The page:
Monday, December 20, 2010

Beans Part 1

Beans are another vegetable that's easy to grow at home, taste much better than the ones from the shop, and come in all kinds of strange varieties you would otherwise never encounter. They also grow alarmingly quickly, even without magic seeds that cost a cow or help from your friendly neighbourhood Totoro. All they need is a well drained soil with lots of organic matter, lots of sun and regular watering. Also keep an eye out for snails and slugs that just love the seedlings. Being a legume they don't need a high nitrogen fertiliser, they extract nitrogen from the air and fix it in the soil where it becomes available for other future crops. For this reason they're one of the plants that can be used as green manure.

Anyway, from the point of view of eating (which is especially important to me) beans can split up into those you grow to maturity to shell for the bean inside, and those you pick at an immature stage to eat pod and all. Today I'm talking about the latter, which may be either climbing beans or bush (dwarf) beans.

Climbing beans on a trellis and stakes, plus a few bush beans for good measure.
Climbing beans can reach 3 metres tall or more and require a tripod, trellis, stake or some other structure for support. They make more efficient use of space and are ideal for narrow garden beds alongside a wall or fence. Bush beans can just be planted in any regular garden bed without the need for a support structure.

Dwarf Beans "Bountiful Butter"
 I've grown both in my tiny garden, and while they both produce well, the climbing beans do make better use of the little space I have. Last year I grew climbing beans "Blue Lake" and "Purple King" together on a large trellis. The Purple King matured sooner and gave better yields, but perhaps the Blue Lake was out-competed and would have done better on its own. Another trick to growing productive plants is to keep picking the beans before they mature to keep the plant producing new flowers and pods. Otherwise it'll produce some beans, decide its job is done and head for an early retirement. Don't let them off that easy!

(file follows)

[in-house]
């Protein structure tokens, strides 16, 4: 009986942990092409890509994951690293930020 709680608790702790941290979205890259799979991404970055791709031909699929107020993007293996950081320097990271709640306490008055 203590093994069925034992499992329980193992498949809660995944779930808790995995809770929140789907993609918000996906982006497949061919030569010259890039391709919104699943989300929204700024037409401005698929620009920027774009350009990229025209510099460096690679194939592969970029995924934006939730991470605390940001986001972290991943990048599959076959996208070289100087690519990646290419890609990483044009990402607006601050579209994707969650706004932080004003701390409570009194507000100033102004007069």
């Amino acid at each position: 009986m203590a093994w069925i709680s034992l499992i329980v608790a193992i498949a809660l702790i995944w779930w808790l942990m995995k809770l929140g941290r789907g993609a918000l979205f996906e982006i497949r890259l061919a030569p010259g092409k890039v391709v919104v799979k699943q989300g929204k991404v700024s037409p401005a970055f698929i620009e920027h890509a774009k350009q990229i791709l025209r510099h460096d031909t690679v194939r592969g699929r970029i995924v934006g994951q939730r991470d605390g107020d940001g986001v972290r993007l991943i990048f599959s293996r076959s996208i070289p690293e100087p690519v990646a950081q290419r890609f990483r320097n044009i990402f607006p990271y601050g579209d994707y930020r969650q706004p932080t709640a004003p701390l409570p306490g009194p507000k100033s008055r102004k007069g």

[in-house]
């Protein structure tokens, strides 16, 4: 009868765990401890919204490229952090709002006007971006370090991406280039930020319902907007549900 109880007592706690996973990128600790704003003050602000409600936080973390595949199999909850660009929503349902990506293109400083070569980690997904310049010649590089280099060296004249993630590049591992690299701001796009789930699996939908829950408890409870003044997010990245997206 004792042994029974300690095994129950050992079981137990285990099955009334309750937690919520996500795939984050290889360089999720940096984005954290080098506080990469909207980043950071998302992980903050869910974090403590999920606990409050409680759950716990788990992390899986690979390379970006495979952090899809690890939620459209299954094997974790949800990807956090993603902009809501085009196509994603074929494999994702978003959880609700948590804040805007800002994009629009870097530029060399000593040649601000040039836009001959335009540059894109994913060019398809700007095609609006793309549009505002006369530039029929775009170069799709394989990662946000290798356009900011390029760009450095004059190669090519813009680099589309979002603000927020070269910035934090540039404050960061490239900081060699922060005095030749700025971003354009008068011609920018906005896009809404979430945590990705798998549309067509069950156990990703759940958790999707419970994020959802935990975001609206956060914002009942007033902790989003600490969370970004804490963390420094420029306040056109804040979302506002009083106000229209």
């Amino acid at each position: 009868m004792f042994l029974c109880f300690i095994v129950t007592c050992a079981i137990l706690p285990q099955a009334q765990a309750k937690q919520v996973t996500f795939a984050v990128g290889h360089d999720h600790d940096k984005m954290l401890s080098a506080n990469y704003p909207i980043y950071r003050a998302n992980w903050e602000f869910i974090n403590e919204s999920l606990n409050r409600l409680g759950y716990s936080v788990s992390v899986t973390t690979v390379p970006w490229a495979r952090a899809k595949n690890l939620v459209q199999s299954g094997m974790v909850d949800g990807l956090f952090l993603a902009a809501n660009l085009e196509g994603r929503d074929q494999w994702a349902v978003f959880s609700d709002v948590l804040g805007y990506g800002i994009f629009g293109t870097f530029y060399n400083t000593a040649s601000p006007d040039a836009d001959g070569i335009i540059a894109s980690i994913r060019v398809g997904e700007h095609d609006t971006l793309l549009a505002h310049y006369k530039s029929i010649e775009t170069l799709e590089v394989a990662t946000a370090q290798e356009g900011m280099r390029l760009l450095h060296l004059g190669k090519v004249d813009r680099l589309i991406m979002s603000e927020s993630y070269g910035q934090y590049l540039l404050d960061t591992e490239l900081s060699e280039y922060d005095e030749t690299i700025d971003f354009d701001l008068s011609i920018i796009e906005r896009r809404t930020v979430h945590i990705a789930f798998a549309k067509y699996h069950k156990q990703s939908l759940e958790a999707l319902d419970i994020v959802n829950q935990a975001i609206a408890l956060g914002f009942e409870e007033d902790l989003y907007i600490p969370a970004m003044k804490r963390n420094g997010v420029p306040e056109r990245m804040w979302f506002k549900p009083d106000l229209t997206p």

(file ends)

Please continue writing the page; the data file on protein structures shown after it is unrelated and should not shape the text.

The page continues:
Beans "Blue Lake" and "Purple King"
 In any case I prefer the Purple King (and other non-green beans) not because I like strange purple vegetables, but because they change colour when ready to pick so are much easier to spot amongst the foliage. Interestingly, they change back to green when cooked. Both varieties tasted wonderful: succulent and sweet and not at all stringy unless picked too late. Once your beans get going you'll need to be out there picking every second day or so to keep on top of things. Yes, you'll have a LOT of beans, but trust me, when eaten fresh they are tasty enough to become the main focus of a meal, rather than just some token green boiled matter on the side of the plate. Cooking for about two minutes in boiling water seems to do it, then serve with a shallot confit and chopped, toasted macadamia nuts. Fantastique!

Bean Factoids: 
- Bush beans are preferred for large scale production as they are easier to mechanically harvest
- I do not know of any mazes made from beans or bean-related theme parks
- Jellybeans are not actual beans
- The beans in bean bags are not actual beans
- Beanies are not made of actual beans
- Mr Bean is not an actual bean

No comments:

Post a Comment